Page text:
More than four months of construction, three years of planning and $40,000 of fundraising culminated Oct. 2 in the dedication of the new Samreth Methodist Church in Cambodia, as congregants from churches throughout Kampong Thom Province gathered to celebrate with their supporters and partners in ministry from First United Methodist Church in Baton Rouge.
Nine members of the Baton Rouge United Methodist Church traveled to Cambodia to witness the dedication as emissaries from their home congregation, which donated $35,000 to construct the new church. Team leaders Judy Foust and Cooky Coffy helped cut the ribbon to mark the official church opening.
The day was full of excitement as 300 Methodist church members from across the province gathered to sing hymns, watch traditional Khmer dances, eat a fellowship meal together, and most importantly, pray for the future of the new building and its congregants.
The new building sits on land donated by GBGM missionaries Marilyn and Joseph Chan as well as U.S. supporter Barbara Aitken.
The building measures over 1,700 square feet, including space for a pastor’s office and a music room. The sanctuary itself takes up the bulk of the three-room church and can hold upwards of 300 people.
The new sanctuary was filled to capacity for its first official service on Oct. 2, as the crowd of members from Samreth and other area churches, along with curious spectators, clapped and sang to the rhythm of favorite Khmer hymns played on traditional Cambodian instruments — the roneath, khum, and trouh. The sounds of plucking and strumming, drumming and clapping resonated off the tile floors and walls as the congregation’s musicians used their gifts to consecrate the building.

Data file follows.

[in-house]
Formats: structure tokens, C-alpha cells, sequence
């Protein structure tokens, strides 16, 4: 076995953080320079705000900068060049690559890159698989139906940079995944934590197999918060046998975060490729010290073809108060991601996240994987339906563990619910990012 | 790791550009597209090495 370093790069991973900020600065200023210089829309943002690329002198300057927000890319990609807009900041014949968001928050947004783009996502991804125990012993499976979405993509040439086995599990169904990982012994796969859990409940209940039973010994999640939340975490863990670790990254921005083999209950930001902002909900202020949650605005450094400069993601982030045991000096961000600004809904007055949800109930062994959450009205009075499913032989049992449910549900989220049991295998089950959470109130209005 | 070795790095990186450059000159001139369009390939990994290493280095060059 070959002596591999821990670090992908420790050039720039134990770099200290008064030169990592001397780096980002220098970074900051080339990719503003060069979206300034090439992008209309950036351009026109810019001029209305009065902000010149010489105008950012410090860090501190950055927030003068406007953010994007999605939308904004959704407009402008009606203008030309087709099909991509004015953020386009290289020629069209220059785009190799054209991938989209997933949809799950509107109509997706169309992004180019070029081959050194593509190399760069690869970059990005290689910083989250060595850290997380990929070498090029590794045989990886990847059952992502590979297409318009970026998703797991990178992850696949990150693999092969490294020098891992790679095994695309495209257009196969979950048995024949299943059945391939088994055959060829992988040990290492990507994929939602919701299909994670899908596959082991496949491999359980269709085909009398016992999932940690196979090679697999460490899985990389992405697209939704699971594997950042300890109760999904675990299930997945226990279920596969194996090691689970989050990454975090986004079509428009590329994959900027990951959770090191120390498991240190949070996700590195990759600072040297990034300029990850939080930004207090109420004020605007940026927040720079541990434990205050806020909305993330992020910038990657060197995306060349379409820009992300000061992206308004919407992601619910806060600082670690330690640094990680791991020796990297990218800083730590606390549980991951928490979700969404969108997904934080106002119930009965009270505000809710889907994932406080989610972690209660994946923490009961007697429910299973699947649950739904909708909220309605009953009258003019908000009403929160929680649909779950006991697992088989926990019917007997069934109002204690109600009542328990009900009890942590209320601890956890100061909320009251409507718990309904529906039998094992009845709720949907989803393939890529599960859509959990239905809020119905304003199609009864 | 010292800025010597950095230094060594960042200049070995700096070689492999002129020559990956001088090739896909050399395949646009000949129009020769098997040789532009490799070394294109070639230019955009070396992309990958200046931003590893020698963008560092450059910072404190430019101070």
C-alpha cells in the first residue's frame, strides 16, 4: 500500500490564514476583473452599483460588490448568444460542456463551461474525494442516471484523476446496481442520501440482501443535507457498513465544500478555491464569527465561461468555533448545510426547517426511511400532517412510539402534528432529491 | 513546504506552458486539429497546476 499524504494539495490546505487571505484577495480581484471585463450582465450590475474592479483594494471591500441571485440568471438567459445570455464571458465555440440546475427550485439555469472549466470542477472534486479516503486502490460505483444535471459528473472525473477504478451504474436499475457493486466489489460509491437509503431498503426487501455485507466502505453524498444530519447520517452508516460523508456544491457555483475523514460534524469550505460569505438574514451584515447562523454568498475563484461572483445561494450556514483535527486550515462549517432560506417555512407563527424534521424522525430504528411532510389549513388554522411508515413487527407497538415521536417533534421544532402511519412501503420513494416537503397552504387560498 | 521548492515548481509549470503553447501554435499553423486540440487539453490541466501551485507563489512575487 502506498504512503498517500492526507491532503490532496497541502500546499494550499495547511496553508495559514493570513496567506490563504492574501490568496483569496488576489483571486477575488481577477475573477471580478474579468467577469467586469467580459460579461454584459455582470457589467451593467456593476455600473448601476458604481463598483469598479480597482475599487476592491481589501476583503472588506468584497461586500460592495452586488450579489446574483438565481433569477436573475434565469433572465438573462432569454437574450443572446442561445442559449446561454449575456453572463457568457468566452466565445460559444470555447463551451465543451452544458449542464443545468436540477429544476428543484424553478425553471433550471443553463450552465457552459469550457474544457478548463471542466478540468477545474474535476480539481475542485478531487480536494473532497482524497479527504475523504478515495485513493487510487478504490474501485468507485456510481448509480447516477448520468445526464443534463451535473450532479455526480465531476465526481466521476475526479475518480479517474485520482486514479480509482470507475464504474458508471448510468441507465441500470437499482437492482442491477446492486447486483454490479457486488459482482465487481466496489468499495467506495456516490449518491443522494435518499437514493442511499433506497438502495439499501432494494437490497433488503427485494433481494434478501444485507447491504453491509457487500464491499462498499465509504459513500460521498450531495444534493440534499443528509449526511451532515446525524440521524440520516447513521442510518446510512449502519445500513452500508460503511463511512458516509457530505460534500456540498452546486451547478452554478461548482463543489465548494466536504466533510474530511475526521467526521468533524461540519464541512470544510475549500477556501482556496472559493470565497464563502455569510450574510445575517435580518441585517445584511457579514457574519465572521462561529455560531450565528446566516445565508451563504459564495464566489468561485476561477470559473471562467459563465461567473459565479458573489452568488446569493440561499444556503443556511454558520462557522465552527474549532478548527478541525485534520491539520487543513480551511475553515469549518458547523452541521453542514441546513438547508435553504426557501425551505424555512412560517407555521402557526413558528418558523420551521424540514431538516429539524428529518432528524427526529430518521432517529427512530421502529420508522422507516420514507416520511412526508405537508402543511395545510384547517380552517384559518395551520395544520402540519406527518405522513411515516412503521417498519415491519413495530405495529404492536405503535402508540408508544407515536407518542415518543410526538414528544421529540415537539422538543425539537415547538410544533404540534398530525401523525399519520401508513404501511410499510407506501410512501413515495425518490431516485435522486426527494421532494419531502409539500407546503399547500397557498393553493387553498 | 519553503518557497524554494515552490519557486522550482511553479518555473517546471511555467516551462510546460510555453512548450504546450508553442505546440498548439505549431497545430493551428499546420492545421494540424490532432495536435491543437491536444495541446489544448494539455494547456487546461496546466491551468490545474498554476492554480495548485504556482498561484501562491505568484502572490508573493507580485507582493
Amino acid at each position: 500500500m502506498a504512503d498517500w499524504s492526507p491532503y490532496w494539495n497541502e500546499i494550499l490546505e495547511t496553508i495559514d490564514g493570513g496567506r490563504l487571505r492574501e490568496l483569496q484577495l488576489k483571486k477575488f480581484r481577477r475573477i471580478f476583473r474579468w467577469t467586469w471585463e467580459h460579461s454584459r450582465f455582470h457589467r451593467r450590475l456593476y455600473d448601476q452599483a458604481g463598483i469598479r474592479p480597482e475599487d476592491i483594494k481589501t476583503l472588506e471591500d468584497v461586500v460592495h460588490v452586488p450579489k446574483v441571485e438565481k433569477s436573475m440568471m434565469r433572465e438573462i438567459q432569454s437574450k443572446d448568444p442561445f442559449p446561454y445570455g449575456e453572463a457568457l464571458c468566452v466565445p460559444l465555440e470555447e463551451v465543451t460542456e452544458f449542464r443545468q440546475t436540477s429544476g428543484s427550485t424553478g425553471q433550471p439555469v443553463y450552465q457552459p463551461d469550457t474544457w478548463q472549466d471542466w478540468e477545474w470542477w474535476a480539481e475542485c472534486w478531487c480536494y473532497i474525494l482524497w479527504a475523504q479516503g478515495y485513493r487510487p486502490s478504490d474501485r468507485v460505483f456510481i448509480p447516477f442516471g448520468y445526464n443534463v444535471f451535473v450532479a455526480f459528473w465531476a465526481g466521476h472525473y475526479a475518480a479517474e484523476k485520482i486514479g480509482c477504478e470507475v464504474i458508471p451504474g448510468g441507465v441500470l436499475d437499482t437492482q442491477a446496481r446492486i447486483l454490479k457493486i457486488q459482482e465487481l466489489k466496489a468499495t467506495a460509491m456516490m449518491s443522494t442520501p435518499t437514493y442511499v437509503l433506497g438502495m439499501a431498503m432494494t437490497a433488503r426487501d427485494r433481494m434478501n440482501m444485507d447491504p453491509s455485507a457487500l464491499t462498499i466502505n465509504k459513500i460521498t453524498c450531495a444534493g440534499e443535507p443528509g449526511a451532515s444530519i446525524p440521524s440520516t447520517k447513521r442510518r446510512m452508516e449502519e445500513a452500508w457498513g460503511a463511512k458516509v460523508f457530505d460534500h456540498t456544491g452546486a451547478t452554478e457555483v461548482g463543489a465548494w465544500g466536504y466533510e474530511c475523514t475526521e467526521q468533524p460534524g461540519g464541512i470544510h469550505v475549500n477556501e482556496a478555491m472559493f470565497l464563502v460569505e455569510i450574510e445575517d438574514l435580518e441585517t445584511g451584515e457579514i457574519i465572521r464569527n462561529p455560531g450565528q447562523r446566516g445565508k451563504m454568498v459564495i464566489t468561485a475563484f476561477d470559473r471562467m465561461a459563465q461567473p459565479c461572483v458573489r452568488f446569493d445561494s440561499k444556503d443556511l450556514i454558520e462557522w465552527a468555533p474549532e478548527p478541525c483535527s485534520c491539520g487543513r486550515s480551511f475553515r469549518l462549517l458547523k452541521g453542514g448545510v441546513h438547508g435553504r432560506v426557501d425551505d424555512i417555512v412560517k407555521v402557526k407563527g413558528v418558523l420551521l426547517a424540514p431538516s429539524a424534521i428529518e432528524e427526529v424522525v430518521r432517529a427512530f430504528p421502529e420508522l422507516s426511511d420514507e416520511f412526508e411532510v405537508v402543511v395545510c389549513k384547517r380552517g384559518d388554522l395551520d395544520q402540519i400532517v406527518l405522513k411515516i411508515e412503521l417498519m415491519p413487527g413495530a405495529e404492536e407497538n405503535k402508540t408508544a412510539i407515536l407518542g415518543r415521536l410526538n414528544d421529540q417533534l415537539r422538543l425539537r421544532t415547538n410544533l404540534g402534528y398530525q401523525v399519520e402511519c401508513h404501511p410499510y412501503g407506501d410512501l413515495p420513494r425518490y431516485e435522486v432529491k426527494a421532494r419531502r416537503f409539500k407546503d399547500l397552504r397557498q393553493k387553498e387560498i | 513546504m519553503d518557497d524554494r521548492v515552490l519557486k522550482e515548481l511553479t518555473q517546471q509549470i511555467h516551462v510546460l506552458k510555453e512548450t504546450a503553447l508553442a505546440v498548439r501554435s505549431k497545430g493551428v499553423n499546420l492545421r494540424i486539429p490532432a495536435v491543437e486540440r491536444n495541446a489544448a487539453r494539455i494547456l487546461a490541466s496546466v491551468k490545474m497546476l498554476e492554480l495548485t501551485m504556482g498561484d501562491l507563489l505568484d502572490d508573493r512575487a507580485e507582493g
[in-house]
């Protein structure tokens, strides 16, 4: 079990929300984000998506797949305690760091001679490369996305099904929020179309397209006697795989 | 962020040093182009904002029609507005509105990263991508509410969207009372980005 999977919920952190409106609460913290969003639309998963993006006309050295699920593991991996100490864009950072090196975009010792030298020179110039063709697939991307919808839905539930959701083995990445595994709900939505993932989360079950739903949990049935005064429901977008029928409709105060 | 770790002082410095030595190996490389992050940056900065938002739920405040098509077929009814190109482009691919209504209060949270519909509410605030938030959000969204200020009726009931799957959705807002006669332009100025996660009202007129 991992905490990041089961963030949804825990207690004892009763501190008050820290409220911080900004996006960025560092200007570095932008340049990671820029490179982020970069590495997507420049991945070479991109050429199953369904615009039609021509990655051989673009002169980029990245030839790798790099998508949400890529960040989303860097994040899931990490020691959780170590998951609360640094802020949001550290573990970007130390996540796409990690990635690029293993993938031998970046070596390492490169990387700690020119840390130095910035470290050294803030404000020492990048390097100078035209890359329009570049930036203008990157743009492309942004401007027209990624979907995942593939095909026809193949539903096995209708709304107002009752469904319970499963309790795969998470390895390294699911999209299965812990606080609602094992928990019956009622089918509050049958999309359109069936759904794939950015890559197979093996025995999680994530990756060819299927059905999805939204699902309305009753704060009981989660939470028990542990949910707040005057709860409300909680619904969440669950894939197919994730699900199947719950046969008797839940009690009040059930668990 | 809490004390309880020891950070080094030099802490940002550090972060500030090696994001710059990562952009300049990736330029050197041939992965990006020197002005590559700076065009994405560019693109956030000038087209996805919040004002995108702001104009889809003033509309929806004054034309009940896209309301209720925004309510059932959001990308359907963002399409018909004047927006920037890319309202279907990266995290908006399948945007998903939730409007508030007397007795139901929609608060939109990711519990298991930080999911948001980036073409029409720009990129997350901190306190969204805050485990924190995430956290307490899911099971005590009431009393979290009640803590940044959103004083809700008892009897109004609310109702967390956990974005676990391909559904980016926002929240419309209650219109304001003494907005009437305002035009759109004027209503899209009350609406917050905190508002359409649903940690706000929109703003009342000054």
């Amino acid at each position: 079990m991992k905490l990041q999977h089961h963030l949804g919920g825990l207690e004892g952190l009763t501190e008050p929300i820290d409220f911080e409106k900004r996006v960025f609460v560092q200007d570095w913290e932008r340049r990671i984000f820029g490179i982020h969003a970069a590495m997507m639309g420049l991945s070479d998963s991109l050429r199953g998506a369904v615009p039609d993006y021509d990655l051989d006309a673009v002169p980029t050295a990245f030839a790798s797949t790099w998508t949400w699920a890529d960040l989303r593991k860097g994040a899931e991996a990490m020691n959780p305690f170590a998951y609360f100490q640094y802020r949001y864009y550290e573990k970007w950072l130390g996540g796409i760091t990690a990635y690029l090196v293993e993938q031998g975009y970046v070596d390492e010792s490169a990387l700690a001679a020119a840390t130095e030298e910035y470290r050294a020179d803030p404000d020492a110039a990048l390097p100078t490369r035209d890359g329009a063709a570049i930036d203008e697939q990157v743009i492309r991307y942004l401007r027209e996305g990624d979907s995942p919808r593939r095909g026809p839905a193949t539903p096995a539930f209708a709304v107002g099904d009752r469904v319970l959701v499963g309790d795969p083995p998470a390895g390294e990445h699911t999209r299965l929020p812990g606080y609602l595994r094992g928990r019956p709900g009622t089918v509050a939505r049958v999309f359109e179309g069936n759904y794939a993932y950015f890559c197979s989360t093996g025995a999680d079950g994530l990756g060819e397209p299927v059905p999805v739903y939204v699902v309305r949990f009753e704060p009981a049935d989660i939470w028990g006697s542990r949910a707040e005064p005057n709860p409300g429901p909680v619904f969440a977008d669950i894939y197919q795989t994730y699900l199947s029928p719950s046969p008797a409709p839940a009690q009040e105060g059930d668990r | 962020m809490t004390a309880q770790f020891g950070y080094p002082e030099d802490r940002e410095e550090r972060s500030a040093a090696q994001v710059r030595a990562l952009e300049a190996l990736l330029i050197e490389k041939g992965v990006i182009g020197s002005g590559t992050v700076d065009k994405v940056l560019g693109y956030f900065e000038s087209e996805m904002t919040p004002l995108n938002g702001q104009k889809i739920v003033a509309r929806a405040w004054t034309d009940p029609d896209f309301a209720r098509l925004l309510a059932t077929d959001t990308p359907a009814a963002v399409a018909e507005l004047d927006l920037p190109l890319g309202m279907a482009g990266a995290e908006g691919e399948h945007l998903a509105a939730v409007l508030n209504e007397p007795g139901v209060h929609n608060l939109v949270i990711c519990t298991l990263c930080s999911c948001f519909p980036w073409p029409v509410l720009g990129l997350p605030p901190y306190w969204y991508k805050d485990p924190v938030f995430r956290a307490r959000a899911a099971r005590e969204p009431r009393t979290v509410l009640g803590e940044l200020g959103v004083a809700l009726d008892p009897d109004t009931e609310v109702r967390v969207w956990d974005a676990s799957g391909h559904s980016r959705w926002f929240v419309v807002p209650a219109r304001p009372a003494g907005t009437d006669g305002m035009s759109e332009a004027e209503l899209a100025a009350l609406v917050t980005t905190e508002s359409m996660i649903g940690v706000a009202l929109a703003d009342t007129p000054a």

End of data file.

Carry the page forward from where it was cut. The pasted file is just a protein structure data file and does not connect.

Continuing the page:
The children and youth of the church contributed their talents to the dedication ceremony, with children singing a special song and the youth performing several traditional Khmer dances, complete with ornate costumes befitting such an occasion. Many of the youth participating in the dances stand to benefit from the church’s newest ministry, which its partners are facilitating in conjunction with the new church building.
In addition to financing the church and parsonage, First UMC in Baton Rouge also raised funds to support the construction of a youth dormitory that will allow students studying at the high school next door to the church — the only school around for kilometers — to lodge at the school during the week.
The scheme facilitates’ the youths’ education by giving them a way around the long and arduous daily journey home by foot or bicycle, an undertaking that would prevent many of them from going to school in the first place.
In fact, the delegation from Baton Rouge pitched in on the construction site during the week they spent at the church prior to the dedication. Team members sweated alongside local youth, hauling dirt, mixing cement and laying bricks. By week’s end, the foundation and two walls were standing tall at the dormitory site directly behind the church. The building was completed shortly after their departure.
Others from the Louisiana team spent their week putting on a Vacation Bible School program for 40 of the church’s children. Laughter filled the sanctuary of the church each day as the kids partook the traditional VBS activity genre — arts and crafts, group games, and singing and dancing — providing their own consecration of the new building. The children capped off their week by learning a special dual language English-Khmer version of “I Love My Jesus Deep Down in My Heart,” which they had the chance to perform at the official dedication service on Sunday.
Also during the dedication ceremony, Pastor Roth Oung made it clear to church members and guests that the new building will open to the public for the service of the community. It’s a promise the congregation has already made good on, opening its doors to host a government-funded mosquito net distribution program not long after the dedication, and serving as a conference hall for a meeting of World Vision representatives recently as well as a distribution center for flood victims in this community, which has been devastated by this year’s flooding.